TSR: "the hazy ether of the cloak and dagger world of this war"
SUZANNE MALVEAUX: U.S. officials say the arrest of a top Hezbollah special operations officer has yielded evidence at last of something they had suspected all along -- a new foreign terror threat in Iraq.
What does the new information mean for the coalition's mission in Iraq?
Michael Ware now joining us from Baghdad.
Thank you so much.
Now, we have heard about Al Qaeda in Iraq. We've also heard about Sunni insurgents and Shia militia.
You have now broken the story that there are Hezbollah now inside of Iraq.
Tell us about their presence and what kind of operations are you seeing.
MICHAEL WARE, CNN CORRESPONDENT: Well, right now, Suzanne, the presence of Lebanese Hezbollah inside Iraq is unquantifiable. Obviously, this is happening out there in the hazy ether of the cloak and dagger world of this war. These are men who are well trained in the tradecraft of espionage and spying and not being found.
But what the U.S. military is saying is that based on what they've learned from their arrest of a senior Lebanese Hezbollah special operations commander here in Iraq, is that Hezbollah is doing a number of things.
Firstly, they're here in an advisory capacity. The U.S. military says they know for a fact that Hezbollah is helping train Iraqi paramilitaries inside Iran. What's long been rumored but never proven until now, is that they're actually crossing the border with some of these paramilitaries and guiding and training and assisting their operations.
Now, those operations are part of a broad program and include the use of deadly roadside bombs known as the EFP, or explosively formed projectile that punches through American battle tanks with ease. Kidnapping -- just like Hezbollah kidnapped Israeli soldiers to spark the Lebanese war, we can -- the U.S. military can link this commander to the attempted kidnap of five American soldiers in January, which unfortunately ended with their deaths.
So Hezbollah is part of a broad-ranging program run by Iran focused on these anti-coalition activities.
MALVEAUX: So, Michael, let's talk about the strength of Hezbollah. You're saying, obviously, they have the support of the Iranians.
We saw, of course, in Lebanon the fighting taking on the Israelis, essential beating them in that war.
What do you think that they are capable of doing to American soldiers in Iraq?
WARE: Well, they're eminently capable of making an impact, particularly at this crucial time. Now, we know this fellow has been in and out of Iraq for over a year -- for about a year before he was captured. So -- and it's long been said that their presence predates that.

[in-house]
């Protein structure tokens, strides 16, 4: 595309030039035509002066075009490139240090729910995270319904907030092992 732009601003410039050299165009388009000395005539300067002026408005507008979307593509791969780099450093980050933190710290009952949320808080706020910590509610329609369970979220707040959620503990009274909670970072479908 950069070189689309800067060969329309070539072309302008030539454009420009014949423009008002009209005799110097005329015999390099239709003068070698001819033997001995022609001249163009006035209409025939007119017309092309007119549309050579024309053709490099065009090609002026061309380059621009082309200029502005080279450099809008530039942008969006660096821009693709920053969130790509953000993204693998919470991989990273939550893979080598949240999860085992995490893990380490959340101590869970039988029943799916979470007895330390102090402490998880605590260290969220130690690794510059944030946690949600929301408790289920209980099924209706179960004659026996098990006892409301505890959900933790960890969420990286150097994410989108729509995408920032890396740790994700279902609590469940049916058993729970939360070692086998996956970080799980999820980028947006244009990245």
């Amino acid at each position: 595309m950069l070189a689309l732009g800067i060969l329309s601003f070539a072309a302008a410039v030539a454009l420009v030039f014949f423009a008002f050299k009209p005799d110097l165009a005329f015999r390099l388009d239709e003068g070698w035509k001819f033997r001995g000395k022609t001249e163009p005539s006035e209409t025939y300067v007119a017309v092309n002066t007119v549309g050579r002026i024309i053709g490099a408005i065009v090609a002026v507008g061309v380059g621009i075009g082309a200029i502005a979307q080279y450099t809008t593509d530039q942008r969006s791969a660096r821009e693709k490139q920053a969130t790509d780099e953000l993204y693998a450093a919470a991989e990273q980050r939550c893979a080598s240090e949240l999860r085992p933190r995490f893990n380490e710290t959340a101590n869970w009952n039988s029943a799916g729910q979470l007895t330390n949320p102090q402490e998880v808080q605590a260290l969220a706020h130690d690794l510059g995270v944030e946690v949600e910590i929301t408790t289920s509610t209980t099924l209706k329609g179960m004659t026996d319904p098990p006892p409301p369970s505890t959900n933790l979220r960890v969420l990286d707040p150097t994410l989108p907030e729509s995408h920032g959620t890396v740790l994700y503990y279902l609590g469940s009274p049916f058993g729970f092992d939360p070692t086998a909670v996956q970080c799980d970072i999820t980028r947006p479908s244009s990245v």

What we know is that they're small in number, but these are the masters of guerrilla warfare in this region -- trained by the Iranians, but hardened in the fires of battle against the Israelis. They're experts in this particular type of Iranian roadside bomb that's having such an impact here. They're experts in the kind of operations Iran wants its Iraqi proxy paramilitaries to carry out.
And essentially what Iran is doing is trying to put the pressure on America. It knows the domestic timetable. It knows General Petraeus is going to face Congress in September. So it wants to skew his figures for that as much as possible. Their foot is on the accelerator -- Suzanne.
MALVEAUX: And, Michael, let's talk about that deadline, that assessment in September.
As you know, General Petraeus and others are going to be looking at that.
From what you can tell, in two months or so, what do you think that so-called U.S. surge is going to produce?
WARE: Well, it's really, truly a mixed bag. Certainly in some areas, the figures are down. For example, according to the Ministry of Interior here in Iraq, albeit a less than a reliable source in the past, it has accounted that civilian deaths this month are the lowest they've been all year -- 700 down on last month; just over 1,200 this month, down from 1,900 last month. That's a good figure.
But American deaths, for example, continue to stay high, hitting triple figures. So we're not seeing any dip in that.
Now, the Americans would say that's because our boys are in the field and they're in the line of fire. But that's also because, according to the second most powerful general here in Iraq, as Lieutenant General Odierno said, our enemies are surging, as well. So they're trying to dilute the results.
At the end of the day, General Petraeus is going to have a big mix of conflicting data. He's going to have a host of conflicting opinions coming at him from everywhere. And when he goes back to tell America what's possible, he's really going to have to go on his gut. He's not going to deliver a miracle. The best he can say is, "We see signs it could work, give us more time."
MALVEAUX: Okay, Michael Ware, thank you so much, from Baghdad, joining us here in THE SITUATION ROOM.
WARE: Thanks, Suzanne.